Dale Porter, the owner of LendInk, responded after the site was taken down, clarifying some of the rumors and inaccuracies that had been spread. Porter said that the hosting company will reinstate his site if he responds to each complaint personally. I wouldn’t blame him for giving up and taking the loss. Working out one bogus DMCA notice can be a pain. I can’t imagine getting someone hit with hundreds of them through no fault of his own.

Now it’s time for a few words on eBook lending. It’s not as easy as it looks! It’s definitely not a gateway to piracy. First, many books are simply not lendable. (50 Shades? Not lendable.) Next, you need the e-mail address of the person who wants to borrow that book. (The lending sites help you do get that.) You can also turn them down if you want. Even more importantly, you are not sending the file to that person. You do everything through the eBook vendor. Finally, each eBook can only be lent once, ever, and you can only lend it for 14 days. During that period, you cannot access your copy of the eBook at all. If the person who borrowed the book didn’t finish it during that time, tough cookies. It goes back to you.

Ever since the Barnes and Noble Nook made eBook lending possible, independent sites such as Lendle and eBookFling have come up that enabled readers to participate in the lending program. When the Kindle entered the eBook lending field, even more lending sites opened up. Again, these are not piracy sites. In fact, the first lending site I used, a few years ago, was nothing more than a message board where you could post that you had a “lendable” book available and wait for responses. I lent one eBook and never borrowed one because it was just a pain to browse through the messages.

The LendInk kerfuffle made me look into eBook lending sites again, and I joined three. I’m glad to say the interface of these sites is much better. My grand total? I managed to borrow two eBooks. Wow. The sites also helped me find books I might be interested in, and as a result, I wound up buying three books rather than waiting for them to become available on the site (an SF novel and two self-published Phantom of the Opera fanfic novels). Right, those lending sites are such a threat to authors’ livelihoods that they made royalties on sales from me.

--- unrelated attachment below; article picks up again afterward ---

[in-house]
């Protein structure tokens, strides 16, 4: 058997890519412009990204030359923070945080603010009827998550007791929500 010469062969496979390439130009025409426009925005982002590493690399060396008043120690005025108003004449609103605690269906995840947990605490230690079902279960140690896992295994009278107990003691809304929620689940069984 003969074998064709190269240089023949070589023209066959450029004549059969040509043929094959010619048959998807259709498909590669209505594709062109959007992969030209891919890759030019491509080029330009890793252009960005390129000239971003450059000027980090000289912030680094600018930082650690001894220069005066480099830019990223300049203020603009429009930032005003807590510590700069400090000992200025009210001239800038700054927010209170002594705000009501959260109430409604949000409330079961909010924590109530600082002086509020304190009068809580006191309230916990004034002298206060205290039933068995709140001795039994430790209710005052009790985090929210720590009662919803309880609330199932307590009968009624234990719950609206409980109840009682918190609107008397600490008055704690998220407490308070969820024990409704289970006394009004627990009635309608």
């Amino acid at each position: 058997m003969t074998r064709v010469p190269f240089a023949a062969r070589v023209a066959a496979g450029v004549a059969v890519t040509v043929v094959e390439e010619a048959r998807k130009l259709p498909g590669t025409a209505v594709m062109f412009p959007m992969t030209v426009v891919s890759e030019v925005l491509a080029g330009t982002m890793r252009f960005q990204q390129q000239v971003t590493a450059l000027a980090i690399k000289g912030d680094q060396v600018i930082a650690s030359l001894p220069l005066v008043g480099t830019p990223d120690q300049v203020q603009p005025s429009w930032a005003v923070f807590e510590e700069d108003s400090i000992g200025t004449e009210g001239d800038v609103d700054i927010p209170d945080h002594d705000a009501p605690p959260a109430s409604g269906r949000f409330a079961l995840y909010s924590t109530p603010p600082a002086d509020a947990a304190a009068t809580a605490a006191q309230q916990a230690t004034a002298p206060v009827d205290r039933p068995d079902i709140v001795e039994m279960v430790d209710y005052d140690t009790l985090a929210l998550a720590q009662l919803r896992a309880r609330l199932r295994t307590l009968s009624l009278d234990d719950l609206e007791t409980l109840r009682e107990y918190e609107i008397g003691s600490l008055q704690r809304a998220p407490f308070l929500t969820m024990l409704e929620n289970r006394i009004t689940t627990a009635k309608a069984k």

Most of the lending sites work on credits or karma or similar systems, and you get those credits by listing your (purchased) books that are available for lending. You don’t have to list all your books; it’s a lot of work as many sites make you search for and enter each title individually. You can even turn down a borrower. Finally, the whole process can be frustrating. The sites can be slow, and the databases a major pain to search. Also, most of the lendable books I wanted weren’t available. (Apparently there aren’t that many readers making Phantom of the Opera fan fic novels available on Lendle.)

Still, it was fun exploring the possibilities. I joined Lendle because it’s one of the bigger sites, then listed a number of my Kindle eBooks. Before I was finished listing, five people wanted to borrow some of my eBooks. I also joined eBookFling and BookLending.com. I managed to lend another dozen books through them. That might scare some authors because they see those lends as lost sales. However, I think that’s a short-sighted way of looking at lending. How do they know the people who read those books won’t become fans and buy their next book? How do they know readers won’t buy books through the lending site itself? Also, have they themselves never borrowed a book? I know Shakespeare’s Polonius said “Neither a borrower nor a lender be,” but I’m pretty sure even old Polonius borrowed books.